Pandolfini's Puzzler #58: The Queen Doesn’t Always Win

Pandolfini's Puzzler #58: The Queen Doesn’t Always Win

brucepandolfini
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Professor: How nice to see you all today, class.

The class tried to look like it was smiling.

Professor: If you recall, last week’s session began with a position Thomas had emailed me.

Thomas: It was a position where a queen beat a rook and knight.

Hale: Then you showed four other positions where a queen also beat a rook and knight.

Professor: That’s right. This week I thought we’d go in the opposite direction.

Zephyr: North by Northwest?

Lucian: I love that film.

Professor: No. Rather, I thought we’d show how a rook and knight can beat a queen.

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Lucian: I guess the queen would have to be poorly placed.

Zephyr: I’m sure you guess right.

Question 1: Can White force a win?

Hale: That’s just a one-mover.

Ryan: Okay. We get it. Sometimes the queen has to be sacrificed to stop mate.

Thomas: How about something more complex than that, Professor?

Professor: Now that I know you’re all awake, let’s see a slightly harder problem.

Question 2: How can White force a win?

This proved to be just as easy. Everyone seemed to get the answer at once.

Rachel: So winning with a skewer is another way for the weaker forces to win.

Thomas: It’s probably harder to get to a winning position than to win once you do.

Professor: Interesting point. Let’s try another problem.

Question 3: How does White force a win?

The variations got a little trickier here, but Idris came to the rescue and found the winning idea.

Idris: In the end, it’s more of the same business, perhaps slightly more challenging, but not really.

Zephyr: Well, apparently not for you.

This elicited some general amusement.

Professor: Shall we see another?

Question 4: How does White force a win?

Although this problem didn’t take long to solve either, it was Hale who got the solution first, not Idris, and not Ryan.

Lucian: It has a little of the feel of the first problem.

Zephyr: Well, according to the way you look at things.

Lucian: At least I actually look.

Professor: Looks aside, let’s take a gander at this last problem.

Question 5: How does White force a win?

This last problem was the hardest for the group. But Idris eventually got the winning idea before anyone else. Things seemed back to normal.

Rachel: So those are some of the ways a rook and knight can get beat out a queen, yes?

Professor: Yes.

Thomas: I’m curious. Which would you rather have, the queen or the rook and knight?

Lucian: Given any random setup? I’d rather have the queen.

Rachel: Random setup? Not in this class.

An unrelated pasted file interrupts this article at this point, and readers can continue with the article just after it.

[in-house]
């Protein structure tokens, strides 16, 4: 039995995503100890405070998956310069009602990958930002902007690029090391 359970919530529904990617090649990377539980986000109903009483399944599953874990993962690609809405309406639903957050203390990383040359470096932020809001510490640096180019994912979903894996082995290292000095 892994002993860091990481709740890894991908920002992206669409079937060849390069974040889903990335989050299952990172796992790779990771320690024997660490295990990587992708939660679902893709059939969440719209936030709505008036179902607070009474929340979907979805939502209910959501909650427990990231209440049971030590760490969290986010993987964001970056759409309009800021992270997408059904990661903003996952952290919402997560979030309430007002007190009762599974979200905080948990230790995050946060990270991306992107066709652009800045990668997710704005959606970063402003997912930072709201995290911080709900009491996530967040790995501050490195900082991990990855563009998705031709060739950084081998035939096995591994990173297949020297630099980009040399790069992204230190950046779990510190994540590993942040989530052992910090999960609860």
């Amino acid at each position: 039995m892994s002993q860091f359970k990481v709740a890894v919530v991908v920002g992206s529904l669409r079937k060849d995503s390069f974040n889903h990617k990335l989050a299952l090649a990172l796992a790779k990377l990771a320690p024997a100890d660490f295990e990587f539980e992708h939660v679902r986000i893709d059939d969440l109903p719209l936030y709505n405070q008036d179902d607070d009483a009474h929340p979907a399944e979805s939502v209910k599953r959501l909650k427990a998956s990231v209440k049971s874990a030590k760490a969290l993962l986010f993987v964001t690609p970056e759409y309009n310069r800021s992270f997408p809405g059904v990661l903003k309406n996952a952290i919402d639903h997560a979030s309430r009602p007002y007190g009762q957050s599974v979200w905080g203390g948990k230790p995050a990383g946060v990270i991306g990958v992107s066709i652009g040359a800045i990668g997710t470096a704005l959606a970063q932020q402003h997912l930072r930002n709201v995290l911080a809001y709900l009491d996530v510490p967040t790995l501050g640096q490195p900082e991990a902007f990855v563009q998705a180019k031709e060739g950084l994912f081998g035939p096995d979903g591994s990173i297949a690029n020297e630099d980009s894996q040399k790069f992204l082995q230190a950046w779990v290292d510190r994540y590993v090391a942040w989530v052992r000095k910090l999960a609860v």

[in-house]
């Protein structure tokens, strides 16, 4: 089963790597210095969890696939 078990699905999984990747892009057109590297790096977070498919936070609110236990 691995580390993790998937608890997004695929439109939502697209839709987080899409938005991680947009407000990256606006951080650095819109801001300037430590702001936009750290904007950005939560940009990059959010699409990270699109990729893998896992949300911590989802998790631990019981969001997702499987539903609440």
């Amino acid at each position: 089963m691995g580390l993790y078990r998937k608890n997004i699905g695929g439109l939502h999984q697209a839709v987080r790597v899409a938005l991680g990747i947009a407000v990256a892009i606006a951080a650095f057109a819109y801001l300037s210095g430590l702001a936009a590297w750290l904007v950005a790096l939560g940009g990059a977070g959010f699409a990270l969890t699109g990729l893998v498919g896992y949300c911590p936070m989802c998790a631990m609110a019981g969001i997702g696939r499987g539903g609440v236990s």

Zephyr: Oh, this class. Okay, maybe I didn’t mean to say random setup.

Lucian: What did you mean to say?

Hale: Maybe she meant to say random comment.

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Answers below -- Try to solve NM Pandolfini's puzzles first!


Answer 1: With 1. Nf6+, Black is forced to play 1…Qxf6 to stop mate next move. Even so, after 1…Qxf6 2. Kxf6 Kh8 3. Kf7 Kh7 4. Rh1 is still mate.

Answer 2: Black loses the queen after 1. Re1+ Kg2 2. Rg1+ Kh3 3. Rh1+.

Answer 3: White wins with 1. Nf5.

If 1…Qc3+, then 2. Nb3+ forces a quick mate. For example, 2…Kg1 3. Rg2 mate or 2…Qxg3+ 3. Kxg3 Kg1 4. Re1 mate. 

So Black answers 1. Nf5 by 1…Kg1, which leads to the loss of the queen after 2. Rg2+ Kf1 (if 2…Kh1, then 3. Ng3 mate) 3. Ne3+ Ke1 4. Nc2+.

Answer 4: The winning line is 1. Rg7+ Kh2 2. Kf2 (threatening 3. Nf3+) 2…Qe4 (for instance) 3. Nf3+, with mate to follow.

For example, Black could lose by 3…Kh1 4. Rg1 mate; or 3…Kh3 4. Rg3 mate; or 3…Qxf3+ 4. Kxf3 Kh1 (or 4…Kh3 5. Rh8 mate) 5. Kf2 Kh2 6. Rh8 mate. Black does have some choice how he loses.

Note that 2. Nf3+ (instead of 2. Kf2) Kh3 3. Kf2+? fails to 3…Qg2+! 4. Rxg2 stalemate.

Answer 5:With 1. Rg5!, Black must stop the rook check along the h-file. But after 1…Qh7 2. Rg1+ Kh2 3. Rg2+ Kh3 (3…Kh1 allows 4. Ng3 mate) 4. Ng1+ Kh4, Black gets skewered by 5. Rh2+.


Take note:
Pure queen vs. rook-and-knight positions are not very common. Obviously, the kings are always on the board, and typically pawns are present as well, which can affect the result significantly.

Nevertheless, the study of such clean piece endings gives a greater understanding of the strengths and weaknesses of these pieces in action. Students may question the study of this material.

Indeed, such positions are not likely to occur in real games. Yet the same concerns arise over the study of the bishop-and-knight basic mate. It seldom happens, too. So, why should esoteric positions be studied at all?

I could say because they’re there. After all, serious players respect the game’s intricacies and fine points. If you love the game, and want to master it, you’ll want to know everything. It’s the kind of urge that drives us to true mastery.


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